Thanks to Ann’s “food and friendship” June Online Reading Challenge, I finally read Sourdough by Robin Sloan, and it surpassed all my expectations and MAY have been better than Mr. Penumbra’s 24-hour Bookstore…
We meet Lois as she moves to San Francisco, wooed by a tech company’s promises of a glamorous, meaningful, and lucrative career programming robots. And then we see her weighed down by a monotonous, workaholic life where the only food that doesn’t upset her stressed stomach is the company’s nutrition gel, Slurry. Until, that is, she discovers a family-owned business that will deliver soup (“double spicy”) and sourdough bread (homemade) at all hours – and she knows peace again. All too soon, the brothers have visa issues and have to leave. But they leave Lois their sourdough starter, and she’s forced to learn how to feed it and bake with it. Somehow this leads her down a path of smiling loaves, reading hipster baking books, building her own brick oven, auditioning for farmers’ markets, butting heads with food gurus, and teaching robotic arms to crack eggs. And maybe she’ll figure out the life she wants along the way.
This book was addictive to read, tugging gently on the heartstrings and written with dry, matter-of-fact humor. Lois’ journey is a heartwarming climb out of dystopia toward contentment and fulfillment by working with her hands. Surprisingly, it’s almost a retelling of Voltaire’s Candide, with a relative innocent swept into unexpected adventures, inadvertently examining the cost of ambition and what really makes a happy life.
If you need a tasty, hopeful read where light shenanigans ensue and many friends are made, you should read this book.
My genre of choice over the last couple of years has been of the psychological and suspense thriller variety. Each are memorable in their own way with the expected twists and turns. The First Mistake by Sandie Jones is a standout in this genre for the usual reasons, but the twists and turns at the end had me exclaiming out loud with shock and disbelief by asking myself how this twist could be possible!
The story begins with successful businesswoman Alice who seems to have it all – a great interior design firm that she founded, a gorgeous home outside London, a dedicated husband and two typical teenage daughters. But Alice’s life had not always been so perfect. Her first husband’s tragic accident weighs heavily on every aspect of their lives, from the business that Alice and her first husband started, to their teenage daughter that they shared (who was a toddler when her father was taken away). In her free time, Alice makes time for her best friend, Beth, whose children attend the same school.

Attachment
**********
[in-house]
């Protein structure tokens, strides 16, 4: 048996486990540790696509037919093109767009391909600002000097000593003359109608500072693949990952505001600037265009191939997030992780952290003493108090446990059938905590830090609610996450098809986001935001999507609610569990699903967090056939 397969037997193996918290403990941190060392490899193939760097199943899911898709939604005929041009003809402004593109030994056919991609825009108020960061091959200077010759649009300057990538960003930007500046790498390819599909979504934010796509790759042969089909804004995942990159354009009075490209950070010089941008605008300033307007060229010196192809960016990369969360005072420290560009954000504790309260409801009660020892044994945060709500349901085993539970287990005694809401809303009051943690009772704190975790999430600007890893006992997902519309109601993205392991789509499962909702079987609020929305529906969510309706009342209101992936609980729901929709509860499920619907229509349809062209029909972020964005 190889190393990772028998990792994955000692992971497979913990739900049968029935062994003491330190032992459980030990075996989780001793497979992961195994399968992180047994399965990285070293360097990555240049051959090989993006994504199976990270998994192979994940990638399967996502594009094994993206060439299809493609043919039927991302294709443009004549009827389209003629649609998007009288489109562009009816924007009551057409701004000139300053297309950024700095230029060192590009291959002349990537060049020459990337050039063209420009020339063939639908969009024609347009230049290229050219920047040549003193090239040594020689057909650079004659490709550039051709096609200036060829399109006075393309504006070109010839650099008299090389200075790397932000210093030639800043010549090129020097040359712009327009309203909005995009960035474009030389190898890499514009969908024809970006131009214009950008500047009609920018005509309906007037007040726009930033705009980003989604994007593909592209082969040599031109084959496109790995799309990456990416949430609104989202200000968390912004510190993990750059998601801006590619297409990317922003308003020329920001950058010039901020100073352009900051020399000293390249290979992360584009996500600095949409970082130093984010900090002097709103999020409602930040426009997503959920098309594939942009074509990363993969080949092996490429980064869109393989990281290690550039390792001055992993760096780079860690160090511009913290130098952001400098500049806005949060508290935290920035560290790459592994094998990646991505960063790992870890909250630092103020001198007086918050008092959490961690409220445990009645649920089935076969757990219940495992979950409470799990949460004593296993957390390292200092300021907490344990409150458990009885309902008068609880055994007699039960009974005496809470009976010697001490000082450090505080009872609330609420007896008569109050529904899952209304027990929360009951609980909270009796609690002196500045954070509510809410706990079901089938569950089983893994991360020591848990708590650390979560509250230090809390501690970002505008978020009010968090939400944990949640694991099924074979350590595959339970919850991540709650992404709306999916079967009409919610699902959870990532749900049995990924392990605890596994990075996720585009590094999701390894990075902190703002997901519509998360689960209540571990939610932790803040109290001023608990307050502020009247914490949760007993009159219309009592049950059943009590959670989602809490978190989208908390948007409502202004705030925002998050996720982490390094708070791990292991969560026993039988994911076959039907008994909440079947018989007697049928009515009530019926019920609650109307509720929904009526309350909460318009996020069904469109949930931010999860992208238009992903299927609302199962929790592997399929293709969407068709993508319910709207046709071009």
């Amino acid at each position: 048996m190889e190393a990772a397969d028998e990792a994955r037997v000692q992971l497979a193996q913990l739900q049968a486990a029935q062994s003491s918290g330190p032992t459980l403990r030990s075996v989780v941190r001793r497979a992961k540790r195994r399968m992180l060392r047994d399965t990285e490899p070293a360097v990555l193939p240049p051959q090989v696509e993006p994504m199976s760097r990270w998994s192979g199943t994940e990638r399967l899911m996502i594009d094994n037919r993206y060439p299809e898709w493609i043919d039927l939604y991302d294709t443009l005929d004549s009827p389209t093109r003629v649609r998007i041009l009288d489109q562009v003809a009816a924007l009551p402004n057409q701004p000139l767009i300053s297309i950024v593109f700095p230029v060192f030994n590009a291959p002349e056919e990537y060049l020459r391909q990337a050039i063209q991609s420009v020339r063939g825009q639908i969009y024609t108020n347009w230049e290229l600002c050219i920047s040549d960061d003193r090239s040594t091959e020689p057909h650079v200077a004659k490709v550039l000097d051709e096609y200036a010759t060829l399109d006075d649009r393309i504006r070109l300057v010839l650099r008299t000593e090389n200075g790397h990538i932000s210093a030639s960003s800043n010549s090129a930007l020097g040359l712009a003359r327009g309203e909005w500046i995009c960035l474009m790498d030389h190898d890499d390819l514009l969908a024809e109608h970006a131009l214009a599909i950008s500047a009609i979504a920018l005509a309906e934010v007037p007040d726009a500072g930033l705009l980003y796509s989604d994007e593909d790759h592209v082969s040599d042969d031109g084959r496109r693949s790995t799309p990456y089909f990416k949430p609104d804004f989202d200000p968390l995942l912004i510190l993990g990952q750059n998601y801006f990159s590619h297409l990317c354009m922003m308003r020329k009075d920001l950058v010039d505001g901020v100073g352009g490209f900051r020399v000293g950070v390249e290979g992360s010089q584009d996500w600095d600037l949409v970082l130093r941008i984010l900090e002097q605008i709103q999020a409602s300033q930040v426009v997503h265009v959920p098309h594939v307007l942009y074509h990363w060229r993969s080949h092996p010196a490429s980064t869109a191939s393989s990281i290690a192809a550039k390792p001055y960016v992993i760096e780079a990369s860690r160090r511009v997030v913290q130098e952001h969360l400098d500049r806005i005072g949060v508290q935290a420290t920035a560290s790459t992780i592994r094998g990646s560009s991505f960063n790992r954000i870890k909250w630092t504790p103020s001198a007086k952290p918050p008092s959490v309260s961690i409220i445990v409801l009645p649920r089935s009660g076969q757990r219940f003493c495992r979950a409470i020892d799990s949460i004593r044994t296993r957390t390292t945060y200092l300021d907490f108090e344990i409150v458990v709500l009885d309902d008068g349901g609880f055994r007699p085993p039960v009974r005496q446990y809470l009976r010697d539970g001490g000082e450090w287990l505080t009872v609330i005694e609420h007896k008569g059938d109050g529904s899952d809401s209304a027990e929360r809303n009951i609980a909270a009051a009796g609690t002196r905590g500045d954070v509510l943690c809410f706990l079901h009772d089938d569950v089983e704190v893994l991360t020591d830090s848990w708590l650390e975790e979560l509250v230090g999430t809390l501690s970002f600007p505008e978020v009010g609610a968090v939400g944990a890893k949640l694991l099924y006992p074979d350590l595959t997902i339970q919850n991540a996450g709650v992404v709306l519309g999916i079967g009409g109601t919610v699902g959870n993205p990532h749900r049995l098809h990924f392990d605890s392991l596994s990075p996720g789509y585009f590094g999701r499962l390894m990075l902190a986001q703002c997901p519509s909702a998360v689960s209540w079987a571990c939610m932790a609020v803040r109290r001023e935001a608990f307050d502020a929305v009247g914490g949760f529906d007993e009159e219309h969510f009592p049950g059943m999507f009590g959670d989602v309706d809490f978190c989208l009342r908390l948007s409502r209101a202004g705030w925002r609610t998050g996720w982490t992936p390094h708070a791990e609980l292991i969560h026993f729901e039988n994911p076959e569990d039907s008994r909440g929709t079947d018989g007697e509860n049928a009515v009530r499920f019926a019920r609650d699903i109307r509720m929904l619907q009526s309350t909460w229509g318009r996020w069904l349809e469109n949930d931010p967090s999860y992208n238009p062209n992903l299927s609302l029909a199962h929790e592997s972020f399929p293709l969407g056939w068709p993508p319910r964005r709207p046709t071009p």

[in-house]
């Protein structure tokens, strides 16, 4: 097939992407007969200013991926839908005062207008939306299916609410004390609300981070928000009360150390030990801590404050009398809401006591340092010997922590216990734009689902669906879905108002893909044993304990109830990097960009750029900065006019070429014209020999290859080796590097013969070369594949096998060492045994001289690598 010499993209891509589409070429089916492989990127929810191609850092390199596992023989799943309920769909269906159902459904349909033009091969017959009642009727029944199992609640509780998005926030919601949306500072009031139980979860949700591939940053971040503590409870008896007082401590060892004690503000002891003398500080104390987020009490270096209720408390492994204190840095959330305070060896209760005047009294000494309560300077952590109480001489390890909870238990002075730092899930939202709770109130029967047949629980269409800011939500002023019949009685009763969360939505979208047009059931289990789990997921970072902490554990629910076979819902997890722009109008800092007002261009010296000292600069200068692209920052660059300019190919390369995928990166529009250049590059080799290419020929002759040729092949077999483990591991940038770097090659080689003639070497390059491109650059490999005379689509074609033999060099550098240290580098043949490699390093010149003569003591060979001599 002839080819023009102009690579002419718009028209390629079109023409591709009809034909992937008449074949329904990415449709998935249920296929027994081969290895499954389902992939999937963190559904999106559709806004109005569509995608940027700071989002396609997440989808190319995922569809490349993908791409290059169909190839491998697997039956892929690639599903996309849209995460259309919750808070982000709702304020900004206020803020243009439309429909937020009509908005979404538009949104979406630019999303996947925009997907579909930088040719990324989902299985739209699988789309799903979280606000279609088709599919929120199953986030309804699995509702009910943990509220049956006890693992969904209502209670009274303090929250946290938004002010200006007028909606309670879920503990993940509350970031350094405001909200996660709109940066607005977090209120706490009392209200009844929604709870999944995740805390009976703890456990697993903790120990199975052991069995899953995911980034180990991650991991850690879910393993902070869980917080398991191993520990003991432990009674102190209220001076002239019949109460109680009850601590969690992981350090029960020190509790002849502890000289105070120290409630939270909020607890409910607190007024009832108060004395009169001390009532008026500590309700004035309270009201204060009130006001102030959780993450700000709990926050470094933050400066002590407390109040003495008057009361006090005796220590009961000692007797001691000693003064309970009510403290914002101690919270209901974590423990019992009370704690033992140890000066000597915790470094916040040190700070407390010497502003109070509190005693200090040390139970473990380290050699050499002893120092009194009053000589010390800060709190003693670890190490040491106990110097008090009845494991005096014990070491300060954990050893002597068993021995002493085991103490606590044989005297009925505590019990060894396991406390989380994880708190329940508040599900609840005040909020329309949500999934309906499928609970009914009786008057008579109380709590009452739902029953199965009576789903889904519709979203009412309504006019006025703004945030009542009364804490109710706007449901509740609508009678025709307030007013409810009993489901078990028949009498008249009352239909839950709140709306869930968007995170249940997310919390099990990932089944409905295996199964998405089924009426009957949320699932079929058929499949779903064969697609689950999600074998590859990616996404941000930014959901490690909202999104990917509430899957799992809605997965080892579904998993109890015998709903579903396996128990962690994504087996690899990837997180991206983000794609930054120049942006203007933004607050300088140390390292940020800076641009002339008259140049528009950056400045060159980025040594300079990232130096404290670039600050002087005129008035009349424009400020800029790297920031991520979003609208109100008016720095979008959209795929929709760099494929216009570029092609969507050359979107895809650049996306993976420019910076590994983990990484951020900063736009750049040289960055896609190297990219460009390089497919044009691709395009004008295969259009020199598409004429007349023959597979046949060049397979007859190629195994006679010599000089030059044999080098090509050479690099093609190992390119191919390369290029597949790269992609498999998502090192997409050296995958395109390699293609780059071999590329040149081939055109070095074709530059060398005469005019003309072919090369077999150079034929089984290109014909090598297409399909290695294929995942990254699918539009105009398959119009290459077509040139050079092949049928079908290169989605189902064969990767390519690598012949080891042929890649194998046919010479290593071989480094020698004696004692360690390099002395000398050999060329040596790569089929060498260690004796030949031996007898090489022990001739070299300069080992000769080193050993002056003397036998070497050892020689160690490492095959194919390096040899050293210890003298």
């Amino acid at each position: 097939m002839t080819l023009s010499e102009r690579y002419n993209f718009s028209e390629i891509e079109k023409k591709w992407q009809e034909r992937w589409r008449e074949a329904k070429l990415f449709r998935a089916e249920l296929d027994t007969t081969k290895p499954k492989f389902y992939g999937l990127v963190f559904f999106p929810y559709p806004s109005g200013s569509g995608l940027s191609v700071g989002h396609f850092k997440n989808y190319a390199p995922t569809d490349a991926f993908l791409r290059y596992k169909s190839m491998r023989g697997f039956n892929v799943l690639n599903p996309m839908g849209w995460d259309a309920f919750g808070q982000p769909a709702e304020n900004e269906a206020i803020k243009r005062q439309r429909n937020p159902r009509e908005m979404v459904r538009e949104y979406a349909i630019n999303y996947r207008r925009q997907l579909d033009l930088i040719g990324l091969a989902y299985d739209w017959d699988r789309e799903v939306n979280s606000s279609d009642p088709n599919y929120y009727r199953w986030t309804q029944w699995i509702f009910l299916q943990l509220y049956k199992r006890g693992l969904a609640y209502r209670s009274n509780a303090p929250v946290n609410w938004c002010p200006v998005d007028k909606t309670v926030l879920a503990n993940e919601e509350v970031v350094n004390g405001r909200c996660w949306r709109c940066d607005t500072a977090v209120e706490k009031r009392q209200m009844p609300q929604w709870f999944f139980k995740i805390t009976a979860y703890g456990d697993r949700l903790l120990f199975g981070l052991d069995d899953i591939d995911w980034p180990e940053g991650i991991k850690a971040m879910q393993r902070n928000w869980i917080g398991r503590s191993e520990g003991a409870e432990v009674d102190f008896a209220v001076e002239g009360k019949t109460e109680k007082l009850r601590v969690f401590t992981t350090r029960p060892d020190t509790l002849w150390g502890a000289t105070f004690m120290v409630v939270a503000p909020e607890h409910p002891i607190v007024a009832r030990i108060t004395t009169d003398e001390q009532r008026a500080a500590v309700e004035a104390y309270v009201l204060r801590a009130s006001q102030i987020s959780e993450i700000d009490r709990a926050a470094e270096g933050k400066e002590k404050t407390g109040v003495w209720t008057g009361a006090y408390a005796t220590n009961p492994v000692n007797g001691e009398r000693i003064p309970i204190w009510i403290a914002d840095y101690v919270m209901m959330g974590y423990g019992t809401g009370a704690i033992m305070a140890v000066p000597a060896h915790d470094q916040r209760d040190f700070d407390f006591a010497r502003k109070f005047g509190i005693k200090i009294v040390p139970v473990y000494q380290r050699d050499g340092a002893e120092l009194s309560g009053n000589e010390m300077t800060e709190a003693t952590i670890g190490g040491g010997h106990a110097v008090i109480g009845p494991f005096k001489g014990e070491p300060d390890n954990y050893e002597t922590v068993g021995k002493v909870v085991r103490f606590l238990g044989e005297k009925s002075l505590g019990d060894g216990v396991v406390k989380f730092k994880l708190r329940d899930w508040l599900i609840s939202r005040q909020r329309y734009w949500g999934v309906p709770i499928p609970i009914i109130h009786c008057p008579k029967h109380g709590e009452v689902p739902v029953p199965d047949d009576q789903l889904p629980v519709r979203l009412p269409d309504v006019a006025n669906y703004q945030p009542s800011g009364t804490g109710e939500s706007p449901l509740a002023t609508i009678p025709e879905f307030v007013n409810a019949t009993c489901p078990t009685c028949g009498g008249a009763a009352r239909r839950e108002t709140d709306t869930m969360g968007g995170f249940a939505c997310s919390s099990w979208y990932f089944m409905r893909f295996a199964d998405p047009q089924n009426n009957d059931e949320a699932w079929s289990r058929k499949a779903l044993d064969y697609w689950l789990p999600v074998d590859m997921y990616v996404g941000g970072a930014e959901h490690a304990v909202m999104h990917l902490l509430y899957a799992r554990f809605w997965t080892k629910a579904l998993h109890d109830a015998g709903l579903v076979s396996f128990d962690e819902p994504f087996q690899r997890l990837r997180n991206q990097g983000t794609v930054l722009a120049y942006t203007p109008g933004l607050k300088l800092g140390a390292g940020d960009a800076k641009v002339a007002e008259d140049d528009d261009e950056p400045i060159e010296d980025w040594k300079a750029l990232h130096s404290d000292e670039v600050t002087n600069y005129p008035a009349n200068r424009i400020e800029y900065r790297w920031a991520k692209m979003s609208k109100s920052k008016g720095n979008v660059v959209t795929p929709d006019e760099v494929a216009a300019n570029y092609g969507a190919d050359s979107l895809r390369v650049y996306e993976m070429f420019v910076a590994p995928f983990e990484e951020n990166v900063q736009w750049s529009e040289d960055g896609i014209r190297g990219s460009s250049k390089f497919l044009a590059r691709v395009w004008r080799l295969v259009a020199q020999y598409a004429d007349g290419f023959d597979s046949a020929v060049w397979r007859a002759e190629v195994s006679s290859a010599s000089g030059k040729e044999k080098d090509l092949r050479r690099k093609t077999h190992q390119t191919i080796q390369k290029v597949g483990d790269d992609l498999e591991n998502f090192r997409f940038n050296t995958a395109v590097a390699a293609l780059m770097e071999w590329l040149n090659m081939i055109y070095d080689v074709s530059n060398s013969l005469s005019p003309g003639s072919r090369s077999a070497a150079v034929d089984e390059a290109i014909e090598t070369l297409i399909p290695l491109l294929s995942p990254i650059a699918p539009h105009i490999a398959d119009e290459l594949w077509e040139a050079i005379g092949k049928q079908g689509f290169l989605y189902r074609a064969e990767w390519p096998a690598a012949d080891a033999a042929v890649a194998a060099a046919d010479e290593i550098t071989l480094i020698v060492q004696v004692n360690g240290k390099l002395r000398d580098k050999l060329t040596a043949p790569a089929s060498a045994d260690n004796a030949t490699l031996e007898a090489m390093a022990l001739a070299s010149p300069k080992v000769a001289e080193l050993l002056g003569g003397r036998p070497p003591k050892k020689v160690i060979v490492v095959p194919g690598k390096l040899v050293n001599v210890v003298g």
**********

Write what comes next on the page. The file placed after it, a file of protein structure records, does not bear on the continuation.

Alice is juggling a potential career changing interior design commission along with her home life, when she starts to notice a change in her husband, Nathan. Distant and secretive, Alice is convinced that he is having an affair. With evidence that she cannot ignore, Alice confides her suspicions to Beth that something is not right with Nathan. Alice soon learns that Beth’s background is just a tumultuous. As secrets are shared, Alice wonders if Beth is all that she seems and if she is hiding something.
If you are a fan of this genre, add The First Mistake by Sandie Jones to your list. You may think that you have the plot figured out but I am confident that when the final twist arrives you will be exclaiming out loud as well!
The One & Only by Emily Giffin is a book about family, whether it be your biological family or the family that you are raised with. Shea Rigsby has lived in Walker, Texas her entire life. After graduating from college, she even decided to stay in town and work in the athletic department at her alma mater. The thought of leaving her beloved hometown never even occurred to her.
Her best friend Lucy’s father, Clive Carr, is the head coach of the Walker college football team, a legend within both the coaching and local communities. He and his wife served as a second set of parents to Shea after her own parents divorced and her mother had a breakdown. Tragedy hits the Carr family, leaving them all reeling and Shea wondering if she is really happy with the way her life is going.
Breaking up with her slacker boyfriend, Shea finds encouragement from Coach Carr and decides to look beyond Walker to expand her life. New relationships and old relationships weave a messy web all around Shea, forcing her to leave her comfort zone and do things she never thought she would do. This book is truly chick lit with some serious football lingo thrown in. If you are fans of Emily Giffin or enjoy chick lit, check this book out.